The PT Special comes pre-loaded with a set of Ernie Ball Slinky .010 strings. Not bad at all for stock strings, but you might want to swap them out for your favored brand and gauge.
The PT Special has two pickups. The bridge pickup is a Schecter Diamond VT-1 Telecaster style single coil pickup, whilst the neck pickup is a Schecter Diamond V-90 pickup. The V-90 is basically a P90, but made by Schecter.
There’s a three way pickup selector switch that departs from the traditional Telecaster design, looking more like a switch from a Gibson. In any case you can select either the bridge, the neck or a combination of both at the middle position.
The PT Special has tone and volume control knobs but as an added tonal option the tone control has push and pull functionality. When the tone knob is in the standard “push” position the pickups work in parallel, meaning they work in accordance with the pickup selector switch.
Pull the tone control knob and the pickups work in series. When in series the pickup selector becomes redundant. Playing with the pickups in series uses both pickups at the same time, offering a very different tone.
Now that we’ve covered the pickup configuration we can move onto talk a little more about tone. When in parallel mode (with the switch pushed in) the bridge pickup produces the twang you’d expect from a Telecaster. I’d say it provides twang and then some. It’s quite capable of producing dirty tones even without any distortion.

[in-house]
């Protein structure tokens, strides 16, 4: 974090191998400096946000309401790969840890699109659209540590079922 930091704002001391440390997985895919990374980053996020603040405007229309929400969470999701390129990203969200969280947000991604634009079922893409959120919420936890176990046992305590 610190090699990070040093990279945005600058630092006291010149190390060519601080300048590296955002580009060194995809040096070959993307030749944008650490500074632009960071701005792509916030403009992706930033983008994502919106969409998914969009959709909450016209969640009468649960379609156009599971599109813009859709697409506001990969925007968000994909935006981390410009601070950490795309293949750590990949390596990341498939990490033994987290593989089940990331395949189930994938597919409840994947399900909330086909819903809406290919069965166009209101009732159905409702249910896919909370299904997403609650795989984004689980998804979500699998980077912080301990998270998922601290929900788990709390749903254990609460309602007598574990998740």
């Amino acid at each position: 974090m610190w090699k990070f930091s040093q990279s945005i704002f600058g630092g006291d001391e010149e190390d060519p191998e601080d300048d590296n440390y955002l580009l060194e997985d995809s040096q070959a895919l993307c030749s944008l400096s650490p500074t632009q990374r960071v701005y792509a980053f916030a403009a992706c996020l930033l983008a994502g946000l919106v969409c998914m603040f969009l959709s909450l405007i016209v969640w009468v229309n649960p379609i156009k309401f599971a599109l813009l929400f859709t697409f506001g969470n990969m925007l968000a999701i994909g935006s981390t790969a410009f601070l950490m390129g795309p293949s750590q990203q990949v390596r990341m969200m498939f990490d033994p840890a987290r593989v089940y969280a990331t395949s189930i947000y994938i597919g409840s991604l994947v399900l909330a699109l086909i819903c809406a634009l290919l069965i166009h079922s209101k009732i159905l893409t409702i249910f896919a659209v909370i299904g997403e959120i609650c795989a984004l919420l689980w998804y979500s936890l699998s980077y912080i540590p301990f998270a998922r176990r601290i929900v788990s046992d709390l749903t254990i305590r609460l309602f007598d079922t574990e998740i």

Add some distortion and the bridge pickup is more than capable of handling modern rock styles. It’s possibly a little more dirty than a traditional Telecaster bridge pickup, but that’s Schecter for you! The middle position is possibly my favorite position for clean tones. It still has a little twang, but the sound is fuller thanks to more bottom end provided by the P90.
The middle position is great for clean playing and would suit funk guitarists well. Add some distortion and you get a classic rock, warm sound that still has some bite to it. The neck is where we find the P90 pickup. It’s extremely warm, perhaps a bit too warm for me. It’s not quite muddy, but it’s getting there. It’s great for blues styles.
When you switch to series configuration (pull the tone control knob out) you get a much thicker tone. It’s good for rockier styles because you still get the bite of the bridge but also the fullness for the P90. The only problem I found with series is you get some hum from the pickups when playing a higher volumes.
Another thing to mention is the sustain. The PT Special has outstanding natural sustain. I’m not sure if this is produced by the construction, swamp ash, the pickups or a combination of the three, but it’s definitely noticeable.
PT Special vs Fender Player Telecaster